August 5, 2008
Landowners Urge Justices to Rethink Open Streams Decision
By Stephen Hunt, The Salt Lake Tribune
Aug. 5--A group of Weber River Valley landowners is asking the Utah Supreme Court to reconsider the court's recent decision allowing anglers, rafters and other river users to walk in publicly owned waterways -- even when the water flows through private land.
Utah's angling community has applauded the decision, saying it will open streams to the public that were previously accessible only to individuals who gained permission from landowners.
But attorney Ronald Russell, on behalf of the landowners, claims that letting the public use privately owned streambeds will result in "destroying billions of dollars in property value" statewide.
Russell also claims in his motion for a rehearing that the high court's decision is "illogical" because it relies on the "flawed premise" that the public can have an easement over water it already owns.
An easement is a privilege one person has over the land of another, Russell noted.
The high court's decision also conflicts with case law in other states where the public is allowed to float navigable rivers, but is not allowed on non-navigable streams on private land.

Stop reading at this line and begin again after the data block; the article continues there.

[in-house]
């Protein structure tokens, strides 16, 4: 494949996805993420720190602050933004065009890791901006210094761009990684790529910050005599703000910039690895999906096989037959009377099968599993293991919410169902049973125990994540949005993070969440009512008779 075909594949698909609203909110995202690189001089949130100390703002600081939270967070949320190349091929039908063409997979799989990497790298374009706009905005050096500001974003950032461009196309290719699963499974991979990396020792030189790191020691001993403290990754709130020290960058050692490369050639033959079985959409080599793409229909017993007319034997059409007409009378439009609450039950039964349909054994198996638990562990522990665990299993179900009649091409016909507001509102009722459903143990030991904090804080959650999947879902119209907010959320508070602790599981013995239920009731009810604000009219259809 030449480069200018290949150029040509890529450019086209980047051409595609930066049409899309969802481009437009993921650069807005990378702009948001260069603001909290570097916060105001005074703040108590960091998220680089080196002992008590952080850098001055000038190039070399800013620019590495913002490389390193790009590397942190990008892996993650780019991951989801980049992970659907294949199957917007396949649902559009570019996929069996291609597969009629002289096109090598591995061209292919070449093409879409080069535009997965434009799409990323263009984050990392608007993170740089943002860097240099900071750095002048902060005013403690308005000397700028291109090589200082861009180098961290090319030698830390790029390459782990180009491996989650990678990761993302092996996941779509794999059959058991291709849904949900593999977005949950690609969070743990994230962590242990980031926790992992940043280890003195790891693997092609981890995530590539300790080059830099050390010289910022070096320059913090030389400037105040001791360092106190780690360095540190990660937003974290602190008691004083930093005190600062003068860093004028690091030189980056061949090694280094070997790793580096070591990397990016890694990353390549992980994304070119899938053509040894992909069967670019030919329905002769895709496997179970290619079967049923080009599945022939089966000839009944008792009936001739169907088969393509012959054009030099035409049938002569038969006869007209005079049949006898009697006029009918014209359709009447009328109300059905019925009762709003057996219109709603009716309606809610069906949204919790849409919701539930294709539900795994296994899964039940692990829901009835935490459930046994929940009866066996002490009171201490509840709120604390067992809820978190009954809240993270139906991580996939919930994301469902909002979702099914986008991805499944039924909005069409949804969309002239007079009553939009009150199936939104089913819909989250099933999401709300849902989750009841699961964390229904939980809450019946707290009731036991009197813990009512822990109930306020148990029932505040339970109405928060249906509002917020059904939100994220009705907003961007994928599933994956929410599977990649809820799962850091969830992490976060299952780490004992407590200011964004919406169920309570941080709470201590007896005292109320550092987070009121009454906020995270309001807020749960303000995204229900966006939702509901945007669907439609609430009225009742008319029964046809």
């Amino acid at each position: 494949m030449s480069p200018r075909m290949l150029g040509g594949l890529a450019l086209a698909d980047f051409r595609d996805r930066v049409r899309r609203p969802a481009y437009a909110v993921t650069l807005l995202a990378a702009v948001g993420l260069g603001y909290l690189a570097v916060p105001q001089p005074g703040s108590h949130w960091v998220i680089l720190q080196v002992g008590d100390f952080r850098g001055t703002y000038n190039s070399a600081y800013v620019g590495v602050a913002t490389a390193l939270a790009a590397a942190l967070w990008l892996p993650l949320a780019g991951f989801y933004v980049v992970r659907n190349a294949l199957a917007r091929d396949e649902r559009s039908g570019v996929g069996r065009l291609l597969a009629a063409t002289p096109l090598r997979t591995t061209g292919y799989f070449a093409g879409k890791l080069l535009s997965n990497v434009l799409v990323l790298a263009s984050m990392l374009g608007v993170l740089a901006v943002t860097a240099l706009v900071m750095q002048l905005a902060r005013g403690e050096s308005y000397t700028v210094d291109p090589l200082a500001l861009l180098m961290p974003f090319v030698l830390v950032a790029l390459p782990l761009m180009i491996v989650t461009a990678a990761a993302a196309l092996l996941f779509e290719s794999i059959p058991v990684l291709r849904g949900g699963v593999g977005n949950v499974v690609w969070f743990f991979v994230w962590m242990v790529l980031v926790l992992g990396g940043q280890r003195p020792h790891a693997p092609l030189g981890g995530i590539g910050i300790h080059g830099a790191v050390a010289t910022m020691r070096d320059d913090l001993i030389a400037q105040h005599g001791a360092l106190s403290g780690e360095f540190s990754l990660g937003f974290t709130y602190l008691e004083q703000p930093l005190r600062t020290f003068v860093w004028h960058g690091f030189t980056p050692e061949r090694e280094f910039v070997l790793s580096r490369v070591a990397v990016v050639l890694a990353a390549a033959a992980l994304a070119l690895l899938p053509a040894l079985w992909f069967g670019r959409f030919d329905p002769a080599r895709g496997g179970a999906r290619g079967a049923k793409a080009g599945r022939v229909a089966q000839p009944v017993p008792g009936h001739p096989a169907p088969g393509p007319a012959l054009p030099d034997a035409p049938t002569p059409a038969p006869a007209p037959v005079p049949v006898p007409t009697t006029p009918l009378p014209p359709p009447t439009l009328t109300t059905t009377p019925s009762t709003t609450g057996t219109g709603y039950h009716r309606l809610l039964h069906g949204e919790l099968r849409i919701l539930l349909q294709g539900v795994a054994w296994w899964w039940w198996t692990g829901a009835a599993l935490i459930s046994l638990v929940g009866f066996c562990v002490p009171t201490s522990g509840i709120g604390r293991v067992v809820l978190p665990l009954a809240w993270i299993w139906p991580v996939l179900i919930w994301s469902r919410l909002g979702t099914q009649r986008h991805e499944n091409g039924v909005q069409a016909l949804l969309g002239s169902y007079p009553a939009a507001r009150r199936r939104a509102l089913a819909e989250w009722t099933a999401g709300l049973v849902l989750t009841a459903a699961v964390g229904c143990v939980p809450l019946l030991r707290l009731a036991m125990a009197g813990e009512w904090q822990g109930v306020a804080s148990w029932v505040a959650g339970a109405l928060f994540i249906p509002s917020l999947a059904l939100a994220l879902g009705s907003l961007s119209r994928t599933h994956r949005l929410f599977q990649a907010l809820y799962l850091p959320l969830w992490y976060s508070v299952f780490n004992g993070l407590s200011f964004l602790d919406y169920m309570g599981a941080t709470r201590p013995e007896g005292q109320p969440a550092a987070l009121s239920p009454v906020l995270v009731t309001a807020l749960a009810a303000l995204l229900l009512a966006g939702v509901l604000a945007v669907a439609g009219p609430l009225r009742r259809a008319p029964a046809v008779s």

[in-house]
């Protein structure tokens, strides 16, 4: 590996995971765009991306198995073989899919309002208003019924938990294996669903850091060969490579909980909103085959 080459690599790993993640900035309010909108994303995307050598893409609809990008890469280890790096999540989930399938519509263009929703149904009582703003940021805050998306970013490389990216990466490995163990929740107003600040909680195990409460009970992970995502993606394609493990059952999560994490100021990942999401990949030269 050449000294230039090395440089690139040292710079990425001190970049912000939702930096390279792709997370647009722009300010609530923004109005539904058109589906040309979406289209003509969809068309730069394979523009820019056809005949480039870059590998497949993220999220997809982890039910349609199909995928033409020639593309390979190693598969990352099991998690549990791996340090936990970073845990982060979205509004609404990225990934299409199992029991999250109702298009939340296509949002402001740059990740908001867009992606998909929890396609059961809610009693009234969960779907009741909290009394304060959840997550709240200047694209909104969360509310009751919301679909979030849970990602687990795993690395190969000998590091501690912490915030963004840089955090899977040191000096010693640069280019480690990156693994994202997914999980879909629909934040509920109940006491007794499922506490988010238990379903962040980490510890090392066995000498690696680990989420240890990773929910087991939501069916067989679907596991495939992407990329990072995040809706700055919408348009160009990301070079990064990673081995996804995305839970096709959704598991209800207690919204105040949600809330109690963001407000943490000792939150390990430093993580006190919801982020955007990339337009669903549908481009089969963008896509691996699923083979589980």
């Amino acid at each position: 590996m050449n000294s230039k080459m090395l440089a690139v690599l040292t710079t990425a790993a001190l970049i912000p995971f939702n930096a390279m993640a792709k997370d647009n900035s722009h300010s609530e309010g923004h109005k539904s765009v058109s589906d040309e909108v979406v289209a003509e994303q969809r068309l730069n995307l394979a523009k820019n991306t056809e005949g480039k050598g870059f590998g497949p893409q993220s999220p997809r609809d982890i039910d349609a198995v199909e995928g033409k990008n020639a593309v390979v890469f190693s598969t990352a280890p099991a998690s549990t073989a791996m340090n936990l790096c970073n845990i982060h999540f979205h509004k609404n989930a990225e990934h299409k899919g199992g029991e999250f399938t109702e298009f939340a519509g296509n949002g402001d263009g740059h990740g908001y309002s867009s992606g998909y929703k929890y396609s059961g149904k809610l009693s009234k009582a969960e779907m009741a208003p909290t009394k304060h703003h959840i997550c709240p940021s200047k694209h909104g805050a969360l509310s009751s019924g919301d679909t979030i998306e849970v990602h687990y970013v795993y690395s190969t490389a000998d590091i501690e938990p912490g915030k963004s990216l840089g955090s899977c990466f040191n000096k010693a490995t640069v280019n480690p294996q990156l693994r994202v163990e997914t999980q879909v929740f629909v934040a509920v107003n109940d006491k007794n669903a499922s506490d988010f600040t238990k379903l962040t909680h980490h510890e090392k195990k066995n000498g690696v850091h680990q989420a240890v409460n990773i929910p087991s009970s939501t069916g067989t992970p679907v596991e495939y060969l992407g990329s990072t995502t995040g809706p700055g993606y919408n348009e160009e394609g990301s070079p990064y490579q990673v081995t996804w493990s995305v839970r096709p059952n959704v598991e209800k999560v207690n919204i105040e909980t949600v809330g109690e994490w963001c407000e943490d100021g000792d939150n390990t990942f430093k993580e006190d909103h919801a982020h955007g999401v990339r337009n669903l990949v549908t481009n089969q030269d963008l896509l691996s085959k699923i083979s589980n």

The case began in 2000, when Kevin and Jodi Conatser, of Roy, were cited for trespassing after leaving their raft to walk and fish a five-mile stretch of the Weber River near the town of Peterson.
The Conatsers subsequently filed a civil suit against the landowners, seeking a court ruling as to whether they had a right to walk in the river.
Second District Judge Michael Lyon ruled against them, finding they had the right to touch the riverbed only to assist in floating, such as freeing a raft that was stuck.
But the Utah Supreme Court unanimously overturned Lyon's decision, saying that without the ability to touch stream bottoms, members of the public cannot effectively enjoy their right to recreational activities on state waters, all of which are owned by the public.
Attorney Robert H. Hughes, who represented the Conatsers, has called it "a landmark decision in the body of law on public waters."
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